Jim Lovell in the Command Module

In Their Own Words: Jim Lovell on Seeing the Moon

Astronaut Jim Lovell In the Command Module Simulator
Astronaut Frank Borman
Portrait Of Astronaut William A. Anders

James A. Lovell is an astronaut who served on the Apollo 8 and Apollo 13 moon missions and helped make important discoveries in space exploration.

"It amazed me that they could actually predict to the second when would we lose communication. Loss of signal is only because the moon is between us and the earth. It only takes about 28 minutes to go around to the near side and we would have a signal again. The first time we started to go around, we are in complete darkness and at that particular time all the stars came out because normally going to the moon on a flight you either have earthshine, sunlight, or moonshine, or something that would affect your eyes that you really can't see stars. And then all that came out. We're like three school kids looking into a candy store window.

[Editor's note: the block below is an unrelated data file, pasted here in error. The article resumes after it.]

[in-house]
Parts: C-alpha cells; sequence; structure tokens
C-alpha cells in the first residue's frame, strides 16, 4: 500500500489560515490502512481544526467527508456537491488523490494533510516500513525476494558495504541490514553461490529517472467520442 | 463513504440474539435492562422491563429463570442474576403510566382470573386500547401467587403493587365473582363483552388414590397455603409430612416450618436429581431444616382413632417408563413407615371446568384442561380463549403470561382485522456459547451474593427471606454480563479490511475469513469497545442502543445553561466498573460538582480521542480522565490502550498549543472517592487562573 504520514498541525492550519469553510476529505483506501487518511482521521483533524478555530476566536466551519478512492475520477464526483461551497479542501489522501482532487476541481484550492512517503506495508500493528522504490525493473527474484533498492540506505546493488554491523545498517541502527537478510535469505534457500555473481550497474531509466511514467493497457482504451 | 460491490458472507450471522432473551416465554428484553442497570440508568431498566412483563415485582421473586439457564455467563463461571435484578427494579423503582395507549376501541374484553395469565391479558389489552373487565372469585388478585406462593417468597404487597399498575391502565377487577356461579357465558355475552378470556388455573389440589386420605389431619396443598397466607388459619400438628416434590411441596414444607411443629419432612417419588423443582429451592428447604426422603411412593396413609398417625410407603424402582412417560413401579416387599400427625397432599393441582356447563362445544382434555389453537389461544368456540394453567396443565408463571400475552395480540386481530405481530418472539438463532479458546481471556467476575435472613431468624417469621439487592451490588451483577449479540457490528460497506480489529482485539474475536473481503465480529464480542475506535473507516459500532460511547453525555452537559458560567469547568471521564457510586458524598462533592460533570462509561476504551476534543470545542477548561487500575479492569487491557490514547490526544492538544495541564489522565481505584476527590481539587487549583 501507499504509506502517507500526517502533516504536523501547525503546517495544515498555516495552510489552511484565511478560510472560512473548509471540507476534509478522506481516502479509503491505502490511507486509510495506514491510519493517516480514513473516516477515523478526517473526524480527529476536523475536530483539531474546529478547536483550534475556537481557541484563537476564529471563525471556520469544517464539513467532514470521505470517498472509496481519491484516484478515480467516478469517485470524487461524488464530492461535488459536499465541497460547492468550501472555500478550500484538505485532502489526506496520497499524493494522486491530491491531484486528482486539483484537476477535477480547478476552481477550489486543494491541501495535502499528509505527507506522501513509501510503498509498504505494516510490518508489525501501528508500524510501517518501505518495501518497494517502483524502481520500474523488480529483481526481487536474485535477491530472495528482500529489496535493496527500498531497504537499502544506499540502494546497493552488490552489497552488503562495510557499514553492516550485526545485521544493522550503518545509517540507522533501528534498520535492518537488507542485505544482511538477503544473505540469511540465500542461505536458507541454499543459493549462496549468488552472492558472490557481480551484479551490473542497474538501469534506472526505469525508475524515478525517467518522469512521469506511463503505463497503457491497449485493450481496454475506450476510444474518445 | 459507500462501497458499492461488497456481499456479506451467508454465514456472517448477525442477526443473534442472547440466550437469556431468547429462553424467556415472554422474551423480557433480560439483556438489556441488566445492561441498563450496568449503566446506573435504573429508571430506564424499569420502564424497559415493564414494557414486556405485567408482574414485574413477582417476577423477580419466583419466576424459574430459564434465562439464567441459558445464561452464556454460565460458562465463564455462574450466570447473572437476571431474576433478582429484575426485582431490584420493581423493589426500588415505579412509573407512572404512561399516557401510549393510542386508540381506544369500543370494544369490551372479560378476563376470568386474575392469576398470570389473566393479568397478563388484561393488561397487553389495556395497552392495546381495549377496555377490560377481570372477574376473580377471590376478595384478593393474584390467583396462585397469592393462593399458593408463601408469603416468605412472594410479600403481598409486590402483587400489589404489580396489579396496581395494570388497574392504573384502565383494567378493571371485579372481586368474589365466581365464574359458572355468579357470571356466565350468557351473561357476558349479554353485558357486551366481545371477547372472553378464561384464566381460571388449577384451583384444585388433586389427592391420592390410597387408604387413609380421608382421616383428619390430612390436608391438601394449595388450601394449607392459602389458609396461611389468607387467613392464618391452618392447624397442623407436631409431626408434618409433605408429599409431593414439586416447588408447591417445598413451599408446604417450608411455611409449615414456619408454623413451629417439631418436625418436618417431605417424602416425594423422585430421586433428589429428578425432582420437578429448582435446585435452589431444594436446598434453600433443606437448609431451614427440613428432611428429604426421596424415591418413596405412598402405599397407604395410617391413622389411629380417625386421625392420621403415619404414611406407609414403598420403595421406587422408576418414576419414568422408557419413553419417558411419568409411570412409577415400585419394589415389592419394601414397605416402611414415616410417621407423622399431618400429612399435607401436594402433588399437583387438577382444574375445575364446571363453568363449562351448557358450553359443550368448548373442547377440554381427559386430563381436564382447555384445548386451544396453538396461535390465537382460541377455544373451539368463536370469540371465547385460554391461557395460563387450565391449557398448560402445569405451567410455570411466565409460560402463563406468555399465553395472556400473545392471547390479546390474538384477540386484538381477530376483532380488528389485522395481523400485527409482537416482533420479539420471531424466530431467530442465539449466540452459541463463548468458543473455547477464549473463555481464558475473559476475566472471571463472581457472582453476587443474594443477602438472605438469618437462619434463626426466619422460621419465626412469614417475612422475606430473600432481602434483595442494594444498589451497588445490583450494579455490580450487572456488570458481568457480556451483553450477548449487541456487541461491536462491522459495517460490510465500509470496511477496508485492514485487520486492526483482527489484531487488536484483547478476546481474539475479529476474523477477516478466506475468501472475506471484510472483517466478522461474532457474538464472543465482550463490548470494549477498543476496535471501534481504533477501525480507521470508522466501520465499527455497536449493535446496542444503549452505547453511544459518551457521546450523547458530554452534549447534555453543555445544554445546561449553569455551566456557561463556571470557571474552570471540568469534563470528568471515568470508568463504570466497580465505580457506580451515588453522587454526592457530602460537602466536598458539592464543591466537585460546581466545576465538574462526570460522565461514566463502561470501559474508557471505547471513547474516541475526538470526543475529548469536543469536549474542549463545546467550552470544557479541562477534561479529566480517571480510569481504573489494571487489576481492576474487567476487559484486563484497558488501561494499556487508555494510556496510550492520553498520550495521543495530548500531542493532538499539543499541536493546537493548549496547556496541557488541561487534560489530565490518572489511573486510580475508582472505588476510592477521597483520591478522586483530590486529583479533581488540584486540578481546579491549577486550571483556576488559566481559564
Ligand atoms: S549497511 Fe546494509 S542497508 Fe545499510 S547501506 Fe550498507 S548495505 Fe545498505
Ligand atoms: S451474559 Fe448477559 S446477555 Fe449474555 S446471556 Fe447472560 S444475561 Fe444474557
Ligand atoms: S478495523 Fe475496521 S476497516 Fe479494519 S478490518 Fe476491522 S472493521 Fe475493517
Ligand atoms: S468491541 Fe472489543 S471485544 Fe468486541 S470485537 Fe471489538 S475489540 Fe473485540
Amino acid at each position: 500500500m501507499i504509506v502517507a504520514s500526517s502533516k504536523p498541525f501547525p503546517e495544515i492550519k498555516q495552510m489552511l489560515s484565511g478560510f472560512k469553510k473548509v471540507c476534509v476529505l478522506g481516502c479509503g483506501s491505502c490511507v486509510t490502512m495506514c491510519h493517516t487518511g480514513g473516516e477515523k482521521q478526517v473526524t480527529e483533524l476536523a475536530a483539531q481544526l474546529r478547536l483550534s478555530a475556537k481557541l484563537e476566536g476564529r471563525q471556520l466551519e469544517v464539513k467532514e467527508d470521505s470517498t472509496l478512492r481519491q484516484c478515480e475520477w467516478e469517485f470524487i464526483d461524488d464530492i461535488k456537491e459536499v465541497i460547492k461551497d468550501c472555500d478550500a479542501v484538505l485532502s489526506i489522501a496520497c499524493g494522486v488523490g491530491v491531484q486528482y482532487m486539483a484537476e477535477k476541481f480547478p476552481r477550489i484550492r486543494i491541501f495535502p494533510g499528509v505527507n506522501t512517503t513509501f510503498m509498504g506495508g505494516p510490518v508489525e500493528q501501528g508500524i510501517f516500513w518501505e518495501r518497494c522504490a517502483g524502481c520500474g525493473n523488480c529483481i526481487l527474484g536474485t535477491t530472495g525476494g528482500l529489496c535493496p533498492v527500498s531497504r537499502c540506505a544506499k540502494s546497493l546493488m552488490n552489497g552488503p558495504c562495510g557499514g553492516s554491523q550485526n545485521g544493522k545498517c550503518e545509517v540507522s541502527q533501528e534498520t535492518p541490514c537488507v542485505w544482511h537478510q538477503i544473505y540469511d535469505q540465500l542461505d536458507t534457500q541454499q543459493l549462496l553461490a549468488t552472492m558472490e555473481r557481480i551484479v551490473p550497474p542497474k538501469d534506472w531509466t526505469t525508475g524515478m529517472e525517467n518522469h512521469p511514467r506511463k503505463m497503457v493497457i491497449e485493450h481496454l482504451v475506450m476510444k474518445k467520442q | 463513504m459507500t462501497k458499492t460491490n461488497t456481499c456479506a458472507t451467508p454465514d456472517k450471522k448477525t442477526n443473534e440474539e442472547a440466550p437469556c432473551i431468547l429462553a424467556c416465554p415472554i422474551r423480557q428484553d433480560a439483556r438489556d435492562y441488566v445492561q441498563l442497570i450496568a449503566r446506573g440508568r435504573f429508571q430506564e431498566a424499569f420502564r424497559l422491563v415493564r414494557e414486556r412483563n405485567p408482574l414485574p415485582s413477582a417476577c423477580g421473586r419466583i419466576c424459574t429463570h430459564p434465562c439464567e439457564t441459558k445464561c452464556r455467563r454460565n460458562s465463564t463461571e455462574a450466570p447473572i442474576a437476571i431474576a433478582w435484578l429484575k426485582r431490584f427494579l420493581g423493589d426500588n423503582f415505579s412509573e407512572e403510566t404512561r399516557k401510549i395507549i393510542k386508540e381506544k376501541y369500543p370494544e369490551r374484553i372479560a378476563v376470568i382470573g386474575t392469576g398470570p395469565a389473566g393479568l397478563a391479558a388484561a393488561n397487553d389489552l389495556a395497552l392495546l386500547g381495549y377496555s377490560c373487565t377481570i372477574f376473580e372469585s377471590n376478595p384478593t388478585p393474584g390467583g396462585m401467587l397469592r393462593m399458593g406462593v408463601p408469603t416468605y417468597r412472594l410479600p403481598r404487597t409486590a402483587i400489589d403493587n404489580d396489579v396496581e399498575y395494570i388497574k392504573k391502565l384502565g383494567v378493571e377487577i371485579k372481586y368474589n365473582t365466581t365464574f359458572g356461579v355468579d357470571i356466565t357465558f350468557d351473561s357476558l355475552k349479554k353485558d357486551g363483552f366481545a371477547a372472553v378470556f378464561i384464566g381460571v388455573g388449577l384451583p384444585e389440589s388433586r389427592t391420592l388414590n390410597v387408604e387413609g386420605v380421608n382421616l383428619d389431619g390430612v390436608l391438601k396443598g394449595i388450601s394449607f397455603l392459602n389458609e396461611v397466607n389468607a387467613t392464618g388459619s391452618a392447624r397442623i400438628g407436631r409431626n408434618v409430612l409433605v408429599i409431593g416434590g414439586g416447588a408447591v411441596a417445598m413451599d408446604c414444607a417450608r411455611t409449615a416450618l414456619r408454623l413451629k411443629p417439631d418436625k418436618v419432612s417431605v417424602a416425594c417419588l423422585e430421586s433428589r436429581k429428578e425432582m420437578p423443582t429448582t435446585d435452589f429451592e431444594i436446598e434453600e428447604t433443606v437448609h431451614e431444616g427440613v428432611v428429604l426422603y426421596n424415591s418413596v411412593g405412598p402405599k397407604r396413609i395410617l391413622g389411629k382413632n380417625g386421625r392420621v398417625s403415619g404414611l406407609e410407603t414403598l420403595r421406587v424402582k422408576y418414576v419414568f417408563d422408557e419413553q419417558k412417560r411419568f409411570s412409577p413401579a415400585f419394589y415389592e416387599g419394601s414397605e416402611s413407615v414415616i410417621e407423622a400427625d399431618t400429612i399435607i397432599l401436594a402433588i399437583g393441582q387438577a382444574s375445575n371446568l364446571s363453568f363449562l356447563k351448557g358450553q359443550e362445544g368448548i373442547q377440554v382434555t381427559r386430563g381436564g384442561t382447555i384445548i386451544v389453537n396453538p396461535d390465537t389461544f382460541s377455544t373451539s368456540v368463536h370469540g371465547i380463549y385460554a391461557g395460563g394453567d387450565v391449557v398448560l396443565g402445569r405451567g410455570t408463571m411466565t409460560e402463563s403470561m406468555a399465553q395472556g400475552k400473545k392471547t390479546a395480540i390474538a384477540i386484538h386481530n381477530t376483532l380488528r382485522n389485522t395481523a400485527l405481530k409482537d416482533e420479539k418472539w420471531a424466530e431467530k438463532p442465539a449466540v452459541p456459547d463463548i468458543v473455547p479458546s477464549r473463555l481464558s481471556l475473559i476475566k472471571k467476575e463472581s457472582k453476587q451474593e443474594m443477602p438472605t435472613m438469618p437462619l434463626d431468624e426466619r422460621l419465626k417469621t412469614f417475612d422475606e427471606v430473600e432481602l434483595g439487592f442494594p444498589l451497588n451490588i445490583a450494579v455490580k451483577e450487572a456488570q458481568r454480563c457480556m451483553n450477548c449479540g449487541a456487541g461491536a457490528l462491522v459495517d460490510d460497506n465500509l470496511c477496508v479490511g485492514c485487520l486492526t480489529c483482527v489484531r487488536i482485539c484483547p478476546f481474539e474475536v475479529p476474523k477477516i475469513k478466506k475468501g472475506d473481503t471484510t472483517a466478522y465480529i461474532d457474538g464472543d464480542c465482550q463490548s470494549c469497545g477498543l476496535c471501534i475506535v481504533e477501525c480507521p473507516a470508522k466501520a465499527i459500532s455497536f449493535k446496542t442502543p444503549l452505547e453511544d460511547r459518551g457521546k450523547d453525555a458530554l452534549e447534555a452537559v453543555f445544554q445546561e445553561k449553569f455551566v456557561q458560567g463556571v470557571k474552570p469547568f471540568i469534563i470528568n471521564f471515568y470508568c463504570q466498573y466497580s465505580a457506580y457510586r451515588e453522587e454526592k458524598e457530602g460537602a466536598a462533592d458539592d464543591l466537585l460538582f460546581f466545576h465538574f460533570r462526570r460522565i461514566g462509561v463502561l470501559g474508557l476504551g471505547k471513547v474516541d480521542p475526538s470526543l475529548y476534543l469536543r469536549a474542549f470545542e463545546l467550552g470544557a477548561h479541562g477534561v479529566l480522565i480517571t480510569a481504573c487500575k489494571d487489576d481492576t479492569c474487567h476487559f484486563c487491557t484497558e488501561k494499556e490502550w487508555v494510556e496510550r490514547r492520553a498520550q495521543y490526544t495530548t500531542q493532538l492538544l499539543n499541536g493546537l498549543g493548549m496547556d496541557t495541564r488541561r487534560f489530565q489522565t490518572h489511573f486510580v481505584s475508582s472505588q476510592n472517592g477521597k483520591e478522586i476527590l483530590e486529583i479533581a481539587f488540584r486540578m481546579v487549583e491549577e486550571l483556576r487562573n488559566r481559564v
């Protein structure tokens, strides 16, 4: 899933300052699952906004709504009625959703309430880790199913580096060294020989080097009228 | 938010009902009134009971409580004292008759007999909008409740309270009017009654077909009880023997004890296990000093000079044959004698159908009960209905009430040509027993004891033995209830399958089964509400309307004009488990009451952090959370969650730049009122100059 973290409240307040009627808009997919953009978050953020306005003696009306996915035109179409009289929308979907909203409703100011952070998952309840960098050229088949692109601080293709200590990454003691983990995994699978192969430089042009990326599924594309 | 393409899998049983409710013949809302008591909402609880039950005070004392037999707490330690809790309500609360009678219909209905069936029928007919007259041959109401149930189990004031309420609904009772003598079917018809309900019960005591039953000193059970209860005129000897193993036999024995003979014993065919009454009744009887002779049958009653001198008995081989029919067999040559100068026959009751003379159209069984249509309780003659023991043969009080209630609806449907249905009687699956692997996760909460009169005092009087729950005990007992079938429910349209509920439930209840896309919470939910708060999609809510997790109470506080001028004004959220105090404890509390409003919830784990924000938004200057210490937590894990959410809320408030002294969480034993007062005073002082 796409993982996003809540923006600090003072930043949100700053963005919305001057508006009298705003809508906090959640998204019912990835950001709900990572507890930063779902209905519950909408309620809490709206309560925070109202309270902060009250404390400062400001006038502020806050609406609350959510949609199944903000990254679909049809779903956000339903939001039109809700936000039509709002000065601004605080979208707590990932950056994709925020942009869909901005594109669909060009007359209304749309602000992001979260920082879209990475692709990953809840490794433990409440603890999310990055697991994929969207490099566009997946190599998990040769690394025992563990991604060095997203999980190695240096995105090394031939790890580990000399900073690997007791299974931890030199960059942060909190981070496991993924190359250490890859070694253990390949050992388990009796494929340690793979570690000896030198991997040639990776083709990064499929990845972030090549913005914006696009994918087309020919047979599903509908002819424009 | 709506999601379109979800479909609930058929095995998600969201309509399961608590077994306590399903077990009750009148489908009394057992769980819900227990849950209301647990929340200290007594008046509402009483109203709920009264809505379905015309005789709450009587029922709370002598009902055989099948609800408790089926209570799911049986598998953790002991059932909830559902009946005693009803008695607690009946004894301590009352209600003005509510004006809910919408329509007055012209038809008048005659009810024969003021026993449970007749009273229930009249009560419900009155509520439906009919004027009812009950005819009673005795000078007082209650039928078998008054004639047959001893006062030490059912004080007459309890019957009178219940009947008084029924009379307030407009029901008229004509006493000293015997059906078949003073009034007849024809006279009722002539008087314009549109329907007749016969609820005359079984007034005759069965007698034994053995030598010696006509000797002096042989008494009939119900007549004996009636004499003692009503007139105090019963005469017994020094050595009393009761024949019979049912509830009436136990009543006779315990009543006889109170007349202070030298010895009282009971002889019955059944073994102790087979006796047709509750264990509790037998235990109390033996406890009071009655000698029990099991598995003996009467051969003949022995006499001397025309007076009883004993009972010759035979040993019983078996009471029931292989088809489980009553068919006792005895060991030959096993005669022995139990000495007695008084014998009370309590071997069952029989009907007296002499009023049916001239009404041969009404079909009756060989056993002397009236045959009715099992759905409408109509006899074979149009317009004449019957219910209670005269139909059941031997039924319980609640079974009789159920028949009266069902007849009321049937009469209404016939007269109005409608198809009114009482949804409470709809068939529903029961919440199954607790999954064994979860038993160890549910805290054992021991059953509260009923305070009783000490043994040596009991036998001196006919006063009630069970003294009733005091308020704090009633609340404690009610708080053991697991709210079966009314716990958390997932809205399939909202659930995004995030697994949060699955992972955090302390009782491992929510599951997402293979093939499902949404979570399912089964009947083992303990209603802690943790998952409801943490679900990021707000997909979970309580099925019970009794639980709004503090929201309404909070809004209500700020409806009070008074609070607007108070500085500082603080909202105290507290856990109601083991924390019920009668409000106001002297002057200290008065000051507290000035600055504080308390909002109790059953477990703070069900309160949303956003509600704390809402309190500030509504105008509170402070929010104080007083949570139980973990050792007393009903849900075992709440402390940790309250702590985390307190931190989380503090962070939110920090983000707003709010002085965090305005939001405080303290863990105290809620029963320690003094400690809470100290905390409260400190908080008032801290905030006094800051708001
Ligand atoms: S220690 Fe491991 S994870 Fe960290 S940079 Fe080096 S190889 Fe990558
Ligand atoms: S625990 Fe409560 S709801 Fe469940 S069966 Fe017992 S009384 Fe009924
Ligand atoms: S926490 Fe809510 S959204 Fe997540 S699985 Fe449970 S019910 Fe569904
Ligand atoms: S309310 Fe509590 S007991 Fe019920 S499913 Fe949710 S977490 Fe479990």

We didn't see the moon right away. Even at that time they said you're going behind the moon, but we saw nothing until we rotated the spacecraft around and, finally, just about 60 miles below was some of those ancient craters of the lunar surface. And I think we forgot the flight plan right away, to tell the truth. We all looked down there, we all had our noses pressed to the window trying to see those ancient craters as they slowly passed by us. This is the first time we've seen them live.

The three of us were thrilled to see the far side, to get into lunar orbit. We knew that things had to happen to get us back home again, but then curiosity comes into effect. The first thing we did, we came out of that dark part of the moon, we got into sunlight, and we saw the shadows first of all—there's a lot of shadows on the craters. There's no atmosphere, so there is no dispersal of light and then of course we saw a couple of things in the far side that were really impressive. One was this large crater called Sea of Koski which was actually named by the Russians before we got there because of a camera that they had sent around. Then we saw a lot of small craters which we could see where it looked like a pickax hit concrete and just spewed out all the dust and all the small holes and then we were looking for bigger craters that we recognized, some of the things that we have seen on the maps that we had beforehand. We named them as it came around to the near-side."